In the year 165 AD, a plague began to break out in Rome. Brought back from the far eastern corners of the empire, the virus spread from person to person, house to house, until nearly all of Rome was overwhelmed.
The doctors could not keep up. Neither could the morticians or the grave diggers. Rome’s economy was devastated. Millions died, millions fled. And the plague simply dragged on, year after year, without serious respite for over a decade.
As we reflect now on this third anniversary of our own plague, it’s worth evaluating what you may or may not have been infected with. Marcus broke into tears whenever the victims of the pestilence were mentioned–he knew how much had been lost, literally and figuratively. It’s important, whatever the future holds, that we do not needlessly add ourselves to that casualty list.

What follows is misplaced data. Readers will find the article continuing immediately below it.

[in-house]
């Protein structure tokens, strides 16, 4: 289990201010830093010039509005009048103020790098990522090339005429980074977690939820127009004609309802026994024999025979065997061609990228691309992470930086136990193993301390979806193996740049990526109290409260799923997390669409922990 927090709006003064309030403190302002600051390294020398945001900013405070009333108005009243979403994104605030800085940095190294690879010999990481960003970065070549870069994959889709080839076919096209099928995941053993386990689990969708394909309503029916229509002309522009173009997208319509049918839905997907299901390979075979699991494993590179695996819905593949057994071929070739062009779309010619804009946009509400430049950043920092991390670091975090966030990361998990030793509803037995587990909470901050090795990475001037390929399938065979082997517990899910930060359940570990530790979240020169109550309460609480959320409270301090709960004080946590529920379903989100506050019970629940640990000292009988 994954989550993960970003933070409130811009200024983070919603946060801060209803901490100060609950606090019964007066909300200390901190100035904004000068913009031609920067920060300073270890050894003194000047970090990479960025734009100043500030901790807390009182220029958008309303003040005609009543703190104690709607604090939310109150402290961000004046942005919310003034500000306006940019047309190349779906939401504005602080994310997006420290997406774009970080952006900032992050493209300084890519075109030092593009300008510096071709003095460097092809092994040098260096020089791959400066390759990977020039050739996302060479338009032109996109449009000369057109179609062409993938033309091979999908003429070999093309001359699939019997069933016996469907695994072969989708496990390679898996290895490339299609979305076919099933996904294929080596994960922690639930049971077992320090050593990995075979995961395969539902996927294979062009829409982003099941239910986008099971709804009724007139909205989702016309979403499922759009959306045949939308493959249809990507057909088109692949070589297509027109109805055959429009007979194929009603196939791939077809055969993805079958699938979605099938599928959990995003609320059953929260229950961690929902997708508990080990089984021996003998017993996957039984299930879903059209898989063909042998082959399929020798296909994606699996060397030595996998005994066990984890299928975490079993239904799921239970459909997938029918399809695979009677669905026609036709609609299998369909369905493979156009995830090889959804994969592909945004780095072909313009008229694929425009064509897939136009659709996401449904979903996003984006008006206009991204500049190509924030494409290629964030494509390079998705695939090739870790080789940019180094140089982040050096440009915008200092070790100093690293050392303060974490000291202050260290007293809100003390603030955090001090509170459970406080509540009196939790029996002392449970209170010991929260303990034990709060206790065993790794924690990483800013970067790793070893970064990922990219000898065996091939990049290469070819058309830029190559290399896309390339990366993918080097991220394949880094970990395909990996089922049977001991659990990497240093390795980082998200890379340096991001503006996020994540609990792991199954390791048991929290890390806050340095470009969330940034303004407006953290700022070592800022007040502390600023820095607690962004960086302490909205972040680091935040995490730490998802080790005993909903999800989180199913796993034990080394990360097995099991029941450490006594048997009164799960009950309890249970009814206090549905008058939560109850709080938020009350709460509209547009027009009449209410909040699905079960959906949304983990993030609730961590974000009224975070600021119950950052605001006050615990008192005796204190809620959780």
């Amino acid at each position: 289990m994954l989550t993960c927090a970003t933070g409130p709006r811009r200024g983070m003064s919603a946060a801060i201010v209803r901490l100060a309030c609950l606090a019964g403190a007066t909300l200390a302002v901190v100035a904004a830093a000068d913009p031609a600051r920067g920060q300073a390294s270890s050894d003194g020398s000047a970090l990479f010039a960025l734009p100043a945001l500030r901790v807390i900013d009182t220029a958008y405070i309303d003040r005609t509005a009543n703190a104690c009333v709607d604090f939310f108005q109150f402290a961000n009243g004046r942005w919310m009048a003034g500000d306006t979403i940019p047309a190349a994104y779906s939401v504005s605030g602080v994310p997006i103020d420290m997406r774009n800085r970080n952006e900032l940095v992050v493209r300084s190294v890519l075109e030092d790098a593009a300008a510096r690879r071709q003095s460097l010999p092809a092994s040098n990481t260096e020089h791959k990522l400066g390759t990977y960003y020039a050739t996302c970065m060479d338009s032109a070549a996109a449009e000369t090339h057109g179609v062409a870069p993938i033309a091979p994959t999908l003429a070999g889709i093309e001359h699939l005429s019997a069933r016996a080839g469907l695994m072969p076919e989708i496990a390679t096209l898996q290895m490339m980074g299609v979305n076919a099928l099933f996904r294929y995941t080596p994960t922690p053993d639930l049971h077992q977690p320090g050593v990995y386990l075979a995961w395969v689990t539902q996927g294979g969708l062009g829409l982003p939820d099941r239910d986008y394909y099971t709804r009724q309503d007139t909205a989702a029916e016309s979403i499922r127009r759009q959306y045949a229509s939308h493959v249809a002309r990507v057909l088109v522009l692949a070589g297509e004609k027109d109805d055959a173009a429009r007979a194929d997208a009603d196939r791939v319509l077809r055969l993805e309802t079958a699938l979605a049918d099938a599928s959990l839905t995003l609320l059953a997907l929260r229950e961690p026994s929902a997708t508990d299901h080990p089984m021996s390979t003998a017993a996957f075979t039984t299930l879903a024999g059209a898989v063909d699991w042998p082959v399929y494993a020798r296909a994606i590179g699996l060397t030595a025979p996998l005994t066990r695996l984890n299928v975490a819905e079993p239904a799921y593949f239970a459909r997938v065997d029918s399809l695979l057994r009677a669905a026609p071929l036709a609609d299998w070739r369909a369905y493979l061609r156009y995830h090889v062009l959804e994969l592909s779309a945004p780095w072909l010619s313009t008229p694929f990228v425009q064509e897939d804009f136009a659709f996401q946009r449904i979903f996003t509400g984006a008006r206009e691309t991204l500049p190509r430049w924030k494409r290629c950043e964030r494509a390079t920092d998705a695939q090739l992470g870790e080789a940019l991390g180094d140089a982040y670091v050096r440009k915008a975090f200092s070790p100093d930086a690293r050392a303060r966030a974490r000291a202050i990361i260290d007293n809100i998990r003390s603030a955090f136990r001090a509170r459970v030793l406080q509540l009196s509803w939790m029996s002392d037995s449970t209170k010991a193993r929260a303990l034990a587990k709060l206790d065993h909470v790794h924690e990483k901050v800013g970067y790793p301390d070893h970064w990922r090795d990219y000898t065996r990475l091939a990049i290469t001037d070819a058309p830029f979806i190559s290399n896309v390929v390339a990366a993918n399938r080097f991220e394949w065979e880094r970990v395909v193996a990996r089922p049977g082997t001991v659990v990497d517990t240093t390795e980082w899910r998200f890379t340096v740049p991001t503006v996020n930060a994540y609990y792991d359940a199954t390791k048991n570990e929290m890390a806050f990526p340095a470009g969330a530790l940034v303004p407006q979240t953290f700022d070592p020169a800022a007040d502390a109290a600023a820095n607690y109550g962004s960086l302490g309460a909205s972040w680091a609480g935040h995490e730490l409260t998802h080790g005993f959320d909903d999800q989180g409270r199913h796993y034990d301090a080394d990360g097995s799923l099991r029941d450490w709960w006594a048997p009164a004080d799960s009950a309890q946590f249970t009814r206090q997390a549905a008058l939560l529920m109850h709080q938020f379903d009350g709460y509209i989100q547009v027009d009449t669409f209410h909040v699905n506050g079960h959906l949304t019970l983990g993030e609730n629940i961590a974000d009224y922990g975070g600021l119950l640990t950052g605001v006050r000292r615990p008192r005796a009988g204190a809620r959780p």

And in today's Daily Stoic reading, Ryan ruminates on the importance of balancing the philosophy of study with applying it to real life experiences. After all, philosophy is what you do, not something you say.
✉️ Sign up for the Daily Stoic email: https://dailystoic.com/dailyemail
🏛 Check out the Daily Stoic Store for Stoic inspired products, signed books, and more, including the Premium Leather Edition of Meditations.
📱 Follow us: Instagram, Twitter, YouTube, TikTok, Facebook